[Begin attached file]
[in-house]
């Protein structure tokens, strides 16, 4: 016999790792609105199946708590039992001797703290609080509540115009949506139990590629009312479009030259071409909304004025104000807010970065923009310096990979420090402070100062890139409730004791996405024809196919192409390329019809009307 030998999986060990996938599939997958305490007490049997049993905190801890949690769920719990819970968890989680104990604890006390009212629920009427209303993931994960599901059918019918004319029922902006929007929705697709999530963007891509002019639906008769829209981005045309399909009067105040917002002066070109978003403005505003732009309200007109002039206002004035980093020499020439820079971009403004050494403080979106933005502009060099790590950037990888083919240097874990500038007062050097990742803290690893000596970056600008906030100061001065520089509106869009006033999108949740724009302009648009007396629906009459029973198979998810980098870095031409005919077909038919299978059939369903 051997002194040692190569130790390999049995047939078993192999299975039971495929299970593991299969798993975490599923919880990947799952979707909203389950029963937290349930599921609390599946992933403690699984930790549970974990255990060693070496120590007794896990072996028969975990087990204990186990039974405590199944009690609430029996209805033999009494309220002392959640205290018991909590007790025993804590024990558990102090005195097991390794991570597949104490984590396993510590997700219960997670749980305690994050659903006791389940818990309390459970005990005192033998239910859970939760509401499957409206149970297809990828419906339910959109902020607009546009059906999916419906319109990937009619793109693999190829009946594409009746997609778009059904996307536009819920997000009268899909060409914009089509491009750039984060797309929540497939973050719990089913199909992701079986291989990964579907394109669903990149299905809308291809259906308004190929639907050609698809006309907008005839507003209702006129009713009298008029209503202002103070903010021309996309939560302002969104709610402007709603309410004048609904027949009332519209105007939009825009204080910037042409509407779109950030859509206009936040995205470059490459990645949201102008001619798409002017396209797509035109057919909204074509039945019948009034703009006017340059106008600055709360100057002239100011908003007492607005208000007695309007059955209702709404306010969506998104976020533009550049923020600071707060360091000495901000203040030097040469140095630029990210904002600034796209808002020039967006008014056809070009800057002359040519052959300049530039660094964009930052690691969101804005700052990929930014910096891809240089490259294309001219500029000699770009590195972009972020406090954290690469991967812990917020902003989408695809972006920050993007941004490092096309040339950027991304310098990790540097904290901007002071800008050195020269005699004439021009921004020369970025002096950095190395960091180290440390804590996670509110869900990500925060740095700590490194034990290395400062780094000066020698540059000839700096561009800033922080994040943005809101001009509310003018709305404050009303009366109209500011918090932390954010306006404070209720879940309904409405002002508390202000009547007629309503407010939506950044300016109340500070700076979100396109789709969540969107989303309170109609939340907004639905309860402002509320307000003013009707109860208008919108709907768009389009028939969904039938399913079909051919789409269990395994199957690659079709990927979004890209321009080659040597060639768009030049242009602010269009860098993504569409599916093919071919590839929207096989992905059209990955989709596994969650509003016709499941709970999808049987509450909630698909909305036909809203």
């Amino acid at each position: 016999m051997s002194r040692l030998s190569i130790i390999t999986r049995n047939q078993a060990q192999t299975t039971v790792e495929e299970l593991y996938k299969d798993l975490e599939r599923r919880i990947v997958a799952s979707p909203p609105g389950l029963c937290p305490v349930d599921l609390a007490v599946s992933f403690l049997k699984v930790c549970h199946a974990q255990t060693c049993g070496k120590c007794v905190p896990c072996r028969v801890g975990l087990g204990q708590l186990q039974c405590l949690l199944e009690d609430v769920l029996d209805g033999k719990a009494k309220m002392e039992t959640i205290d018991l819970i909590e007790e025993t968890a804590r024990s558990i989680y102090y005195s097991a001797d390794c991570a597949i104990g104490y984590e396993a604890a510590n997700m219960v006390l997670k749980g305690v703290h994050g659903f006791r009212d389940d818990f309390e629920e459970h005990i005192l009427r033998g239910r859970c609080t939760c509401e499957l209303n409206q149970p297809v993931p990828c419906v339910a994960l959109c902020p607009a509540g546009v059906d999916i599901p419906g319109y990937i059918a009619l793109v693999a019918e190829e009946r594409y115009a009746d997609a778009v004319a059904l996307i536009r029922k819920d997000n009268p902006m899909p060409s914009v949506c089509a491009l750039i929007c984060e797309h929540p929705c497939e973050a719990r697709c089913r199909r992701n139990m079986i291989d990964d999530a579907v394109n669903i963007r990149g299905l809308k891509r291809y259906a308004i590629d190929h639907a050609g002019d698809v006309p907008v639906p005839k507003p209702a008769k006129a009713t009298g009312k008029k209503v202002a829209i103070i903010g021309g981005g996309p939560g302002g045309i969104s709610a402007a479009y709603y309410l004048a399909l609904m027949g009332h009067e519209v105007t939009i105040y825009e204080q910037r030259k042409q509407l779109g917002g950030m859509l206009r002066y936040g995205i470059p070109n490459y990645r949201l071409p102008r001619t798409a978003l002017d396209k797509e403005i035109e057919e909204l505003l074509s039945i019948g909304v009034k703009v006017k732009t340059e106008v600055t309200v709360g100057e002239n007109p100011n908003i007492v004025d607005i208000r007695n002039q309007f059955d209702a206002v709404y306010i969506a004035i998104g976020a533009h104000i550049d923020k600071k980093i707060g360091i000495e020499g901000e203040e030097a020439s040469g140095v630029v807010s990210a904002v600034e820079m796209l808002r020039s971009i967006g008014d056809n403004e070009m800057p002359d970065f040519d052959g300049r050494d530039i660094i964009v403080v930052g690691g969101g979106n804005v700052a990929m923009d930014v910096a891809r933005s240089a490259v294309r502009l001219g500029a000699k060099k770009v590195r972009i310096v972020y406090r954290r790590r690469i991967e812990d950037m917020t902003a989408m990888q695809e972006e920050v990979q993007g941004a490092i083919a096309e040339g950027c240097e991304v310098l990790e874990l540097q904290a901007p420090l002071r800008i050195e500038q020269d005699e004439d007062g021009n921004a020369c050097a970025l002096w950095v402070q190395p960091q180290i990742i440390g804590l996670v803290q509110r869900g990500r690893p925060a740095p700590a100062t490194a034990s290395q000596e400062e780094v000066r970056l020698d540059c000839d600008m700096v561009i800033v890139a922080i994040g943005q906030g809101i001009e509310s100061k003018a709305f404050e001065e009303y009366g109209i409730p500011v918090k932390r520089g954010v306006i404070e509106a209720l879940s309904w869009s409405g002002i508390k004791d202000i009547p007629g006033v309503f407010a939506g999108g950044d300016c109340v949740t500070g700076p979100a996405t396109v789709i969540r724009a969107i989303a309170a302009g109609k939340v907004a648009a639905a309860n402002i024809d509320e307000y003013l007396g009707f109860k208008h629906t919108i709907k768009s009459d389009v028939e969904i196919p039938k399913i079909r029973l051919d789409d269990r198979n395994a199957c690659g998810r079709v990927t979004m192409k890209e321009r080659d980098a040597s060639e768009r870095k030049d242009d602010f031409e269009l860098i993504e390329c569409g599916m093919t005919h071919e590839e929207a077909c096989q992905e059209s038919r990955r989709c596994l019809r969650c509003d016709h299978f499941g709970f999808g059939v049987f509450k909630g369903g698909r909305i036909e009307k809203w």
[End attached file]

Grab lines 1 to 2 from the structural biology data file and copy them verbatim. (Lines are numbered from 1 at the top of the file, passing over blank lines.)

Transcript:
[in-house]
């Protein structure tokens, strides 16, 4: 016999790792609105199946708590039992001797703290609080509540115009949506139990590629009312479009030259071409909304004025104000807010970065923009310096990979420090402070100062890139409730004791996405024809196919192409390329019809009307 030998999986060990996938599939997958305490007490049997049993905190801890949690769920719990819970968890989680104990604890006390009212629920009427209303993931994960599901059918019918004319029922902006929007929705697709999530963007891509002019639906008769829209981005045309399909009067105040917002002066070109978003403005505003732009309200007109002039206002004035980093020499020439820079971009403004050494403080979106933005502009060099790590950037990888083919240097874990500038007062050097990742803290690893000596970056600008906030100061001065520089509106869009006033999108949740724009302009648009007396629906009459029973198979998810980098870095031409005919077909038919299978059939369903 051997002194040692190569130790390999049995047939078993192999299975039971495929299970593991299969798993975490599923919880990947799952979707909203389950029963937290349930599921609390599946992933403690699984930790549970974990255990060693070496120590007794896990072996028969975990087990204990186990039974405590199944009690609430029996209805033999009494309220002392959640205290018991909590007790025993804590024990558990102090005195097991390794991570597949104490984590396993510590997700219960997670749980305690994050659903006791389940818990309390459970005990005192033998239910859970939760509401499957409206149970297809990828419906339910959109902020607009546009059906999916419906319109990937009619793109693999190829009946594409009746997609778009059904996307536009819920997000009268899909060409914009089509491009750039984060797309929540497939973050719990089913199909992701079986291989990964579907394109669903990149299905809308291809259906308004190929639907050609698809006309907008005839507003209702006129009713009298008029209503202002103070903010021309996309939560302002969104709610402007709603309410004048609904027949009332519209105007939009825009204080910037042409509407779109950030859509206009936040995205470059490459990645949201102008001619798409002017396209797509035109057919909204074509039945019948009034703009006017340059106008600055709360100057002239100011908003007492607005208000007695309007059955209702709404306010969506998104976020533009550049923020600071707060360091000495901000203040030097040469140095630029990210904002600034796209808002020039967006008014056809070009800057002359040519052959300049530039660094964009930052690691969101804005700052990929930014910096891809240089490259294309001219500029000699770009590195972009972020406090954290690469991967812990917020902003989408695809972006920050993007941004490092096309040339950027991304310098990790540097904290901007002071800008050195020269005699004439021009921004020369970025002096950095190395960091180290440390804590996670509110869900990500925060740095700590490194034990290395400062780094000066020698540059000839700096561009800033922080994040943005809101001009509310003018709305404050009303009366109209500011918090932390954010306006404070209720879940309904409405002002508390202000009547007629309503407010939506950044300016109340500070700076979100396109789709969540969107989303309170109609939340907004639905309860402002509320307000003013009707109860208008919108709907768009389009028939969904039938399913079909051919789409269990395994199957690659079709990927979004890209321009080659040597060639768009030049242009602010269009860098993504569409599916093919071919590839929207096989992905059209990955989709596994969650509003016709499941709970999808049987509450909630698909909305036909809203």